Cruse spent four years writing this story, and when you look at the artwork, you can see why.  The illustrations are dense, and are highly detailed.  Most of the work is shaded with crosshatching and dotting, and it boggles my mind to think how long it would have taken the artist to complete a single panel.  Combine this with a detailed and complex story of self-examination and self-acceptance, and four years doesn’t seem like quite a long time at all.

This is a story about superheroes and villains, like most graphic novels tend to be, but what makes Stuck Rubber Baby stand out is that the superheroes are people that you see on the street every day.  The main character acts selfishly and thoughtlessly, but he still struggles to do the right thing by overcoming his own inadequacies.  He draws strength from those people around him, and while his original intentions were far less admirable than the final outcome, he learns from his mistakes and grows from them.  You just might leave the book thinking, “If only we could all do the same….”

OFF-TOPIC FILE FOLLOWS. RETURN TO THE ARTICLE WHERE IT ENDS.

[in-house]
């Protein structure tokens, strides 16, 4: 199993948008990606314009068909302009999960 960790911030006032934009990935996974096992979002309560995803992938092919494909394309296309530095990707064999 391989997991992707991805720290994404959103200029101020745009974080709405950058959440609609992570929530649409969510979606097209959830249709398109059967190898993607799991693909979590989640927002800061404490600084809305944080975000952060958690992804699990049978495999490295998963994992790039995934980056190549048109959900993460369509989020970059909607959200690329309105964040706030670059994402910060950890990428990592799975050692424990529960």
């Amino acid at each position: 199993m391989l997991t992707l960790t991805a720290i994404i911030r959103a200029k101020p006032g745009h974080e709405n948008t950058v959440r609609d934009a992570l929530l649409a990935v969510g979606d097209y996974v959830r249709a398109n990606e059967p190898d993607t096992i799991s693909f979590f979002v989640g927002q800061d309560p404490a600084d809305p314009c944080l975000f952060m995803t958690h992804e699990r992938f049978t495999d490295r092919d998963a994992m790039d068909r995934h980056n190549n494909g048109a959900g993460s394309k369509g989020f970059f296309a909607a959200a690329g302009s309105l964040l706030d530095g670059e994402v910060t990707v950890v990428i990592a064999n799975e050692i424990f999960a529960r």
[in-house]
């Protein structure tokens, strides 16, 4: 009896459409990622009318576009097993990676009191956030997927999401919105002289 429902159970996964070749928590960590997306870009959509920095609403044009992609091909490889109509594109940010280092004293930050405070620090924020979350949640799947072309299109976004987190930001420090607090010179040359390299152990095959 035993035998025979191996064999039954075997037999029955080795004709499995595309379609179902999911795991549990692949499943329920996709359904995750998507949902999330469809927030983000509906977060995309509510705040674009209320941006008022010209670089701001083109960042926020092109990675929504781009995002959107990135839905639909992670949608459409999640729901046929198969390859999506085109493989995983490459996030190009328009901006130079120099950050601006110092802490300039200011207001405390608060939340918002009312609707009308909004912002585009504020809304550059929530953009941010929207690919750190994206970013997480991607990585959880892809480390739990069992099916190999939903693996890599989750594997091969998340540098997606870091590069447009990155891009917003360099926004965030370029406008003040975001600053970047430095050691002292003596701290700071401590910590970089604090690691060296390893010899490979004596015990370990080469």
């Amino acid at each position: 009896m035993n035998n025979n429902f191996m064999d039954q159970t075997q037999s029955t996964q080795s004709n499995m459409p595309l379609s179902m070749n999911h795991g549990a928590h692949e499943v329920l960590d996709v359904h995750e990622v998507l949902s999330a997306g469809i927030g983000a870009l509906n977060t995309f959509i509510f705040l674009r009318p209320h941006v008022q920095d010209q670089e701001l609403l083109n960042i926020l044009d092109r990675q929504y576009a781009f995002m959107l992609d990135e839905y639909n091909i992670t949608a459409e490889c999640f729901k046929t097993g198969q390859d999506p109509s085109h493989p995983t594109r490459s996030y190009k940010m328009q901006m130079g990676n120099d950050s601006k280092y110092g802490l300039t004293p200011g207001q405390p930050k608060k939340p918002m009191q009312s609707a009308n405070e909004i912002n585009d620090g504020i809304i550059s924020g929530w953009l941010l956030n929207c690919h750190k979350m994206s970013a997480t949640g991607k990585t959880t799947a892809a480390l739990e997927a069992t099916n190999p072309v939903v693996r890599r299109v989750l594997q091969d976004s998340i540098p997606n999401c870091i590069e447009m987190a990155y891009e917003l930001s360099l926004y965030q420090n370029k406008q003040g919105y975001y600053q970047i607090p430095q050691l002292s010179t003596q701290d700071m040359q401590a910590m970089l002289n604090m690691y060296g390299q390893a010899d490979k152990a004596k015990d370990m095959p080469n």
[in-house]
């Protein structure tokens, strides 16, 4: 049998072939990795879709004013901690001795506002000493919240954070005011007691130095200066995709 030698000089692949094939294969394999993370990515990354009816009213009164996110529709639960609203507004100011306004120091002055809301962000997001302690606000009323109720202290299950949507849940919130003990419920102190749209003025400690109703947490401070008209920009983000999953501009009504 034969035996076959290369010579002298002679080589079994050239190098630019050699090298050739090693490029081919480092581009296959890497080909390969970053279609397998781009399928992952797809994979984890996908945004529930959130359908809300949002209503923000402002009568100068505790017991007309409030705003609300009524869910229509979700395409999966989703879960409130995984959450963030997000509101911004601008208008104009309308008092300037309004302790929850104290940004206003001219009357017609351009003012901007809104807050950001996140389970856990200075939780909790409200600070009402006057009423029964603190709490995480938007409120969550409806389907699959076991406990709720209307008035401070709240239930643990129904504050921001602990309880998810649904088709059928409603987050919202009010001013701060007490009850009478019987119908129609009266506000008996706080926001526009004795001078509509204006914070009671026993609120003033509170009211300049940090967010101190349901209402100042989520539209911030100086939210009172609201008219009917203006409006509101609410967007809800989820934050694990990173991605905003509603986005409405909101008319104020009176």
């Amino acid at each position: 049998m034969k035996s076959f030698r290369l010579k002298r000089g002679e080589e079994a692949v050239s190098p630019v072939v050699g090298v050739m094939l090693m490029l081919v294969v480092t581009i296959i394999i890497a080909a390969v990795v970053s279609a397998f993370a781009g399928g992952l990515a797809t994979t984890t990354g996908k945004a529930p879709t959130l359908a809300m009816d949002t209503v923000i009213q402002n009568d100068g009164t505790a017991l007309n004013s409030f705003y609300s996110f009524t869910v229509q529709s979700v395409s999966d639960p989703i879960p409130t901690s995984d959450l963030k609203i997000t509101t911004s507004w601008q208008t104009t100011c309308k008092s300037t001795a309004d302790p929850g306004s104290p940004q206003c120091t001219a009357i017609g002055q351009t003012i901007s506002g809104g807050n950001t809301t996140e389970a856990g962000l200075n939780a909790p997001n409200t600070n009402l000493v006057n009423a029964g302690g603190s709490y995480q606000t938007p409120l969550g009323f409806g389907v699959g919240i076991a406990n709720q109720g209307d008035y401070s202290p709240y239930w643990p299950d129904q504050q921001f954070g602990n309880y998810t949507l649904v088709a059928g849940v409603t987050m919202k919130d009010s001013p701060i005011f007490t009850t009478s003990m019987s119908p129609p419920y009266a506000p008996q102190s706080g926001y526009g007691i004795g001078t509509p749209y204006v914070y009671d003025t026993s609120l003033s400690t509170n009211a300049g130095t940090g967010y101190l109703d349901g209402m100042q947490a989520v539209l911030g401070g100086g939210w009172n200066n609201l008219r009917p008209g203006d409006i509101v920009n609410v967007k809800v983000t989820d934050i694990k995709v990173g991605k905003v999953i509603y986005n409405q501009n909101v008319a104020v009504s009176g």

I think this is the aspect of the book that makes it so inspiring.  Because it’s populated with real characters with real imperfections, who still manage to overcome their shortcomings, we’re reminded that we all have that ability to do better, to attain that same level of “superhero” in our daily lives.  That it draws most of its power off of the Civil Rights Movement only strengthens the book’s resonance.

If you like comics, and you like a good story, find Stuck Rubber Baby.

May 16, 2007 Posted by | Graphic Novels, Reviews | Leave a comment

The Upright Man

UprightThe Upright Man by Michael Marshall

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This book, the sequel to The Straw Men, picks up with the lives of Ward Hopkins, John Zandt, and Nina Baynum after having uncovered a shadowy organization that followed a malicious agenda to purify the human race. Life hasn’t been good for the three of them, and it doesn’t get any better as they try to track down Ward’s long lost twin brother. If you’ve read The Straw Men, then you know why they’re trying to find Paul; if you haven’t read that book, then I’m not going to spoil it for you now.